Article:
Vasquez-Padilla v. Medco Properties, LLC et al
MEMORANDUM AND ORDER denying 10 Plaintiff's Motion for Default Judgment;vacating 9 Clerk's April 5, 2017 Entry of Default; giving Plaintiff 14 days to amend his complaint and provide proposed summonses for issuance. Signed by Judge Paula Xinis on 10/20/2017. (c/m 10/20/2017 tds, Deputy Clerk)
IN THE UNITED STATES DISTRICT COURT
FOR THE DISTRICT OF MARYLAND
MEDCO PROPERTIES, LLC, et al.,
Civil Action No. PX 16-3740
MEMORANDUM OPINION AND ORDER
This Memorandum Opinion and Order address Plaintiff Ruben Vasquez-Padilla’s Motion
for Default Judgment, ECF No. 10. Defendants Medco Properties, LLC (“Medco”) and Potomac
Foods Company-II, Inc. (“PFC”) have not filed a response, and the time for doing so has passed.
See Loc. R. 105.2.a. Pursuant to Local Rule 105.6, a hearing is not necessary. For the reasons
stated herein, Plaintiff’s Motion for Default Judgment is DENIED without prejudice to renewal.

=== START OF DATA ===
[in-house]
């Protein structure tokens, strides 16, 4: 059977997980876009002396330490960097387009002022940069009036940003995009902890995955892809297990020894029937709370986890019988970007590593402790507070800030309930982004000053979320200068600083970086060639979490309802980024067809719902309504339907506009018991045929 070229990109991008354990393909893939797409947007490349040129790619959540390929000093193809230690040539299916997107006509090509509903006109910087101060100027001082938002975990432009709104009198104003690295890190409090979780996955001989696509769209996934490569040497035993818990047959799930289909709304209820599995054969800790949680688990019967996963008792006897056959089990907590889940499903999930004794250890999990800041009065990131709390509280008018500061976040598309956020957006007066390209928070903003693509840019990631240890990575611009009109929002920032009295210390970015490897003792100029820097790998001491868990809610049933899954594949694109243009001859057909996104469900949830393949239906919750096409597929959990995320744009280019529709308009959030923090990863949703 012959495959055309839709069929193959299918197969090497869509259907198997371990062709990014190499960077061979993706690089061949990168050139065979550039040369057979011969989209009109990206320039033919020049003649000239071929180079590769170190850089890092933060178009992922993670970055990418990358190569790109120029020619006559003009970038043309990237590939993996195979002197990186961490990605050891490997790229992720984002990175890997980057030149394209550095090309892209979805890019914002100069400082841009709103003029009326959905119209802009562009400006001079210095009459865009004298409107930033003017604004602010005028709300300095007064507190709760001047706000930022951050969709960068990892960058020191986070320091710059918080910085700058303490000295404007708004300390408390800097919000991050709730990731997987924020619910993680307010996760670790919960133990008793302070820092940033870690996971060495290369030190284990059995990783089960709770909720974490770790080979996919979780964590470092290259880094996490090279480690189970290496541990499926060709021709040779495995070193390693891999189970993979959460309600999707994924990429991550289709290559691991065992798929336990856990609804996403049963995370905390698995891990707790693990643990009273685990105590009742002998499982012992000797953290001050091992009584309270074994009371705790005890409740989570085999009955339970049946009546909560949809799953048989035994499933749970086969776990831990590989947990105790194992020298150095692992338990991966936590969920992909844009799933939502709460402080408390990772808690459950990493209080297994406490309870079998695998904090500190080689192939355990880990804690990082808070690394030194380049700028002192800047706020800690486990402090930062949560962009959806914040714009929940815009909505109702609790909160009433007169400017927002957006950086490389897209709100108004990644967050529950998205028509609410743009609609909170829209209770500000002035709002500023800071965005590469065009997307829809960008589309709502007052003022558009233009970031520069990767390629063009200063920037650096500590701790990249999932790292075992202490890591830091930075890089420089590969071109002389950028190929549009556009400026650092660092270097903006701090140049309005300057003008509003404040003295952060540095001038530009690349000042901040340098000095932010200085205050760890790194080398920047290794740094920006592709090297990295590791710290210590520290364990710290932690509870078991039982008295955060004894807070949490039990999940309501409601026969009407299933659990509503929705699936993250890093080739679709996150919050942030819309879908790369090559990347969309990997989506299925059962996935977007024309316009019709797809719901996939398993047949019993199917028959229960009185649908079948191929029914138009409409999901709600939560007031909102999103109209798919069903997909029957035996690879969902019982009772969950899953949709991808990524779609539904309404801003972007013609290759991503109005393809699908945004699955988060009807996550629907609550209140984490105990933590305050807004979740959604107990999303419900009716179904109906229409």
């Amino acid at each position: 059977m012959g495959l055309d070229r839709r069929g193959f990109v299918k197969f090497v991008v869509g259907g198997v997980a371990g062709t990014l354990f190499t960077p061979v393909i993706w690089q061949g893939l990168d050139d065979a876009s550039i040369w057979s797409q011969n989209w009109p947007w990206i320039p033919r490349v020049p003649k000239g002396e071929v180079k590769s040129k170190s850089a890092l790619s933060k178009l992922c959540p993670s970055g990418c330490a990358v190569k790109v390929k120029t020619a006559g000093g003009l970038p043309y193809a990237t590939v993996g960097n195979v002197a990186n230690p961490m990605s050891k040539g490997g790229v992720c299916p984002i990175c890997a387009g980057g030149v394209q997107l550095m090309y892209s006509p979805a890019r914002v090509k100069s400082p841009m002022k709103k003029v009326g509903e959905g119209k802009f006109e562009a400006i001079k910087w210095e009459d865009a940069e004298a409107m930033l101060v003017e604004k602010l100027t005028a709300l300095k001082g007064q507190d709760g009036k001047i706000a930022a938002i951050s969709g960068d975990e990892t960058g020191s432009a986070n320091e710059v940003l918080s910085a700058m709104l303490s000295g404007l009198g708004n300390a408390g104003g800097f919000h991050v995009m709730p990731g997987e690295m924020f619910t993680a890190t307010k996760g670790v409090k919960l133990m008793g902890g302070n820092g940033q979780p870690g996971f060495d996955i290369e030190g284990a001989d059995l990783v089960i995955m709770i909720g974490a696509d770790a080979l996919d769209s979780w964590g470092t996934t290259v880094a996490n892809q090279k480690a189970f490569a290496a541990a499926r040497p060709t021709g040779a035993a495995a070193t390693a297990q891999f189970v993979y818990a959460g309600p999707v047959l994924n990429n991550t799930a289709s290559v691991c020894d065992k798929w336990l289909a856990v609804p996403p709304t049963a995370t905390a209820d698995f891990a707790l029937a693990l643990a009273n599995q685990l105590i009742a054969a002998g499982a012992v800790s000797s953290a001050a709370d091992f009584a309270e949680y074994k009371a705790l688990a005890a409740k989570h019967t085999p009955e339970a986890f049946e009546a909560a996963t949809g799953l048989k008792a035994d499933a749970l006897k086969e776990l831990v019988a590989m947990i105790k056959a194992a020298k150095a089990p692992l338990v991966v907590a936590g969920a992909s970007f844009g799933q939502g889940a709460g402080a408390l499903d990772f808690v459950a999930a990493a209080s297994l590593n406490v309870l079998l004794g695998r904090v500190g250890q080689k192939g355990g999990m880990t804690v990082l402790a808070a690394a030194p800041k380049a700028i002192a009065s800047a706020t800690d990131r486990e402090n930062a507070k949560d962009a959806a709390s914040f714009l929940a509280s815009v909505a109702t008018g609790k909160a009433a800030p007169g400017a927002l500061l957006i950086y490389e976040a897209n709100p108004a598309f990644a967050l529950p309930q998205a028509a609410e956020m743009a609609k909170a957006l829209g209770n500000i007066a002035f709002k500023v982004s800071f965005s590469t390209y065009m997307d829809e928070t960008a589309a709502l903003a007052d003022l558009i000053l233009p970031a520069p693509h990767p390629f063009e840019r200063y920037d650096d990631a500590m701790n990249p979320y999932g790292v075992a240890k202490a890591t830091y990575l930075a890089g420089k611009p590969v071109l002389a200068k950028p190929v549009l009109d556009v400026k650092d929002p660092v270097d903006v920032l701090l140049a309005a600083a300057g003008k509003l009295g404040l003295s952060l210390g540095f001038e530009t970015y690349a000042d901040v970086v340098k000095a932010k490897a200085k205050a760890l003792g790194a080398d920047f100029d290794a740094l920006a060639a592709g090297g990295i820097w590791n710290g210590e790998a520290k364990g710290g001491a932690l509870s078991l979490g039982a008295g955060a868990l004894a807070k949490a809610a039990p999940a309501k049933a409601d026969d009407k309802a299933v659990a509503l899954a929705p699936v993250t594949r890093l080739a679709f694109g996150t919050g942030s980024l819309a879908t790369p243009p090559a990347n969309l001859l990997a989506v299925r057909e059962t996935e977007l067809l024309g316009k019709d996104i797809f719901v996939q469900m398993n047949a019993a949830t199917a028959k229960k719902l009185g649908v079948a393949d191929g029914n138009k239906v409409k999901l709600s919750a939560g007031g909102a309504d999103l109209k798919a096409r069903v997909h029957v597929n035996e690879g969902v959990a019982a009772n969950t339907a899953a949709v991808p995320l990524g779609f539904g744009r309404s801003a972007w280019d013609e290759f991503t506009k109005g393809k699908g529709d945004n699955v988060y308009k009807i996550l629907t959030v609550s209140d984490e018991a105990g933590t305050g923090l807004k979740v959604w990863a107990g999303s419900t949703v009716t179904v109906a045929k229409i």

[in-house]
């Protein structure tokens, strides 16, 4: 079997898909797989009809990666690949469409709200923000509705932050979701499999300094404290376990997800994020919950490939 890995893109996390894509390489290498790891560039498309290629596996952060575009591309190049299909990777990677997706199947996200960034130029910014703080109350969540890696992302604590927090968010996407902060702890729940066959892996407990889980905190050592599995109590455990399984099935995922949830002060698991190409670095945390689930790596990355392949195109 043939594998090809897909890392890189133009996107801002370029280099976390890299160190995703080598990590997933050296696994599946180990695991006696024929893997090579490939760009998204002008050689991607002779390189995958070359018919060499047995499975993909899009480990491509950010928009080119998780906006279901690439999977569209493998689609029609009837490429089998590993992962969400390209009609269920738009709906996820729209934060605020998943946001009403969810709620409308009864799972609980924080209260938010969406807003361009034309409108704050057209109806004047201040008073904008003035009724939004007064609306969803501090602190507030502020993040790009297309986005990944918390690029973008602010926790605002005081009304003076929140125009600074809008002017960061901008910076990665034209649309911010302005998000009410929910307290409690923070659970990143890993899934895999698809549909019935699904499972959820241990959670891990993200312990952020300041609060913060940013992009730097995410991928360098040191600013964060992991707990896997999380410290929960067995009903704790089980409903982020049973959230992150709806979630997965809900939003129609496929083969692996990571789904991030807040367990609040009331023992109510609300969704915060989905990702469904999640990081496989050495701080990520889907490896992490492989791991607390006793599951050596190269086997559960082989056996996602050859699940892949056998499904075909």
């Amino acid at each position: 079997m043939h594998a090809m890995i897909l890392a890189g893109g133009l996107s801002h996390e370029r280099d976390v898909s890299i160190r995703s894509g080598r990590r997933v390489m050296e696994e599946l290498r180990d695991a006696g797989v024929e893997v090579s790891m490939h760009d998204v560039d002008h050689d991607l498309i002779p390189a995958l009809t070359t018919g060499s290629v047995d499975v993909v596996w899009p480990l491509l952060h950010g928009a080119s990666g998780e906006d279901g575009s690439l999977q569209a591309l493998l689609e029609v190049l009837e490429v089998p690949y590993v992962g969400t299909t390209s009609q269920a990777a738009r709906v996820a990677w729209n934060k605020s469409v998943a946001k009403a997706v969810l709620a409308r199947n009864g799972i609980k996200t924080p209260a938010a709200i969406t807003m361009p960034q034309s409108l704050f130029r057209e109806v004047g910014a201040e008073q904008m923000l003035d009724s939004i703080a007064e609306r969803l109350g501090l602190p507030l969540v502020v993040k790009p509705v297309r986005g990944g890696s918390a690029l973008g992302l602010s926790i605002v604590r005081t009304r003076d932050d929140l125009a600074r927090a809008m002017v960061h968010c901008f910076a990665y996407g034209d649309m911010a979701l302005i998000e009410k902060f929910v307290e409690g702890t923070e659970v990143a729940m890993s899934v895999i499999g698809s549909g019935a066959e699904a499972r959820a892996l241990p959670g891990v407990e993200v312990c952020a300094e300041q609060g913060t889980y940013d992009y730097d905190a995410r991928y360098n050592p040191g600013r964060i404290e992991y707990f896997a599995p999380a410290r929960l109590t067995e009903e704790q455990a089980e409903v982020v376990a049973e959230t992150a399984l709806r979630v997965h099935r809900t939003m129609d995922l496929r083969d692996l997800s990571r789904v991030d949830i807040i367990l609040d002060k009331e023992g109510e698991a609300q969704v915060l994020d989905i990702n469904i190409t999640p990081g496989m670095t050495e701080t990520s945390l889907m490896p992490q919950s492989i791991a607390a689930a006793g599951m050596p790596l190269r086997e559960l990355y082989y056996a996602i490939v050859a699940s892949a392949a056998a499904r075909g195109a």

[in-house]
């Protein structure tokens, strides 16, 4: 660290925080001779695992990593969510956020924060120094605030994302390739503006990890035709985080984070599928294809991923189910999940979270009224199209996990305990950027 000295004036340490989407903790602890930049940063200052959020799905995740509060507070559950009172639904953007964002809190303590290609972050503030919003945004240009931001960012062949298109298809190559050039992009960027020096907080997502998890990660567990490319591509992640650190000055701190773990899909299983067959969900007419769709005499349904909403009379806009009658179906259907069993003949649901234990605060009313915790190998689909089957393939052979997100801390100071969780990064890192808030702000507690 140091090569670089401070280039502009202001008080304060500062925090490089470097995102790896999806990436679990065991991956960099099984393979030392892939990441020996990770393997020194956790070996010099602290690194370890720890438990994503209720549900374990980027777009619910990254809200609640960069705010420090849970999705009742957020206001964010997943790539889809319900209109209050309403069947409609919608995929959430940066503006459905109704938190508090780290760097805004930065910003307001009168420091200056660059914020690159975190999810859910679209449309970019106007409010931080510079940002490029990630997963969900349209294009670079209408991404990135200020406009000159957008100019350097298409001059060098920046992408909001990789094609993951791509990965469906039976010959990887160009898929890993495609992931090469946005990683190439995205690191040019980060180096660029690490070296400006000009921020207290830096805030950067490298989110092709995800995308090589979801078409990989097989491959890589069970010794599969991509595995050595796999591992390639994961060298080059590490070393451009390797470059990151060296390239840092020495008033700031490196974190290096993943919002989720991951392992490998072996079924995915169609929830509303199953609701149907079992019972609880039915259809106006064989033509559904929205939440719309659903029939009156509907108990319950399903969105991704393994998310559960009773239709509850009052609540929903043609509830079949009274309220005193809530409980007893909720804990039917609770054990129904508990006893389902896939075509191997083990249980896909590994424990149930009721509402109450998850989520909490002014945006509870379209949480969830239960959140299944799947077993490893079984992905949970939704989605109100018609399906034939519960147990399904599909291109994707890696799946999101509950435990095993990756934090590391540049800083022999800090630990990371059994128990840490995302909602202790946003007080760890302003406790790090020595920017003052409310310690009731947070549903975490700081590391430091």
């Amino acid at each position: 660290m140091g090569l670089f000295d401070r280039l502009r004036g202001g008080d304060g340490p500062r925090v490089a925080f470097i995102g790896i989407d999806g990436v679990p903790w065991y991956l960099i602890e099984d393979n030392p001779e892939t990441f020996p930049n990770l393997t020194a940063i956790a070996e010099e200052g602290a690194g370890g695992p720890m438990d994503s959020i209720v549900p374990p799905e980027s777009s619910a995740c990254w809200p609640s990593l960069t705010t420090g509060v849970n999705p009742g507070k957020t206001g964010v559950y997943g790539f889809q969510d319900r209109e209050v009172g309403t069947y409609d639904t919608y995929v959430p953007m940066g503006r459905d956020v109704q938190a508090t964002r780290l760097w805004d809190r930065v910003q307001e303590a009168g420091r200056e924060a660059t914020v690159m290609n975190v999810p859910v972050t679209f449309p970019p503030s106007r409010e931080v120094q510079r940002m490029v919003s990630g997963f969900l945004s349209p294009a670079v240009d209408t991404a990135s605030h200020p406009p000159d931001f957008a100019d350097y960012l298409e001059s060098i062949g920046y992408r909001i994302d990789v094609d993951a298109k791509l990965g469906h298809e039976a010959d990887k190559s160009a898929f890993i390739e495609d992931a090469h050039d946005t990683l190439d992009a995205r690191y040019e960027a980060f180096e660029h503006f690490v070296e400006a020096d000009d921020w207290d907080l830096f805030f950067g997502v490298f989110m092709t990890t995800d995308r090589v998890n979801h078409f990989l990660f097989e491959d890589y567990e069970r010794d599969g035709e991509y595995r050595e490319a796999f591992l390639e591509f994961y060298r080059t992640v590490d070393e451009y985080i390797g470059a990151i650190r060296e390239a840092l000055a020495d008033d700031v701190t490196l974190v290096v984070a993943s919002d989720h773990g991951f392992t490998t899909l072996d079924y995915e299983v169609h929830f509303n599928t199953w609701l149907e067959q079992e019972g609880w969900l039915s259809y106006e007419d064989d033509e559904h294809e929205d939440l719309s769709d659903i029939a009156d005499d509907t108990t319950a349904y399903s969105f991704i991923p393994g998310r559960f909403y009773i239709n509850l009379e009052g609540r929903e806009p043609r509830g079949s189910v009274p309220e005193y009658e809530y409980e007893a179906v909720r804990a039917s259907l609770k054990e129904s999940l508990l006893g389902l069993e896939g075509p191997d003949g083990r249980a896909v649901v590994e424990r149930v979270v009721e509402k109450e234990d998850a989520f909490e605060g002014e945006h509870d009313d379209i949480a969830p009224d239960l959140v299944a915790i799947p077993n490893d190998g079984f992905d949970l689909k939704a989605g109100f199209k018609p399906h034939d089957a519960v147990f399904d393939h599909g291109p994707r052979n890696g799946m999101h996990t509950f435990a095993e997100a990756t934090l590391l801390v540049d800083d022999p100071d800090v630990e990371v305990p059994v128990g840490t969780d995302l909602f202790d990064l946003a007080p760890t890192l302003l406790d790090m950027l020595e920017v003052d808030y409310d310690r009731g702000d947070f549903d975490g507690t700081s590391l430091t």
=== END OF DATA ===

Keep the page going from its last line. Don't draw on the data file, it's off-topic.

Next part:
Plaintiff Ruben Vasquez-Padilla (Vasquez-Padilla) is a citizen of the State of Delaware.
ECF No. 1 at ¶ 4. Defendants Medco Properties, LLC (“Medco”) and Potomac Foods CompanyII, Inc. (“PFC”) are both Maryland based companies with their principal place of business in
Maryland. ECF No. 1. at ¶ 5–6. At all times relevant to this case, Medco was the owner and/or
operator, along with its agent, Defendant PFC, of the Golden Corral located at 301 E. Naylor
Mill Road, Salisbury, Maryland, 21804. Id. at ¶ 6.
According to the Complaint, on or about February 16, 2014, at approximately 9:30 AM,
Vasquez-Padilla parked his car in the parking lot of Defendants’ Golden Corral and began
walking toward the restaurant. Although Vasquez-Padilla “maintain[ed] a proper and vigilant
outlook,” he slipped on ice and fell to the ground and was injured for which he was “forced to
incur substantial medical bills and miss time from work.” ECF No. 1 at ¶¶ 8–9. The Plaintiff
asserts that he still experiences physical pain from these injuries and believes he will need future
medical care. Id. at ¶ 9. Plaintiff estimates past and future damages of $350,000. Id.
Vasquez-Padilla filed his Complaint to this Court on November 18, 2016, asserting
diversity of citizenship jurisdiction. 28 U.S.C. § 1332. After initial attempts to serve Defendants
by certified mail were unsuccessful, ECF No. 8-1 at ¶ 4, Plaintiff effectuated service on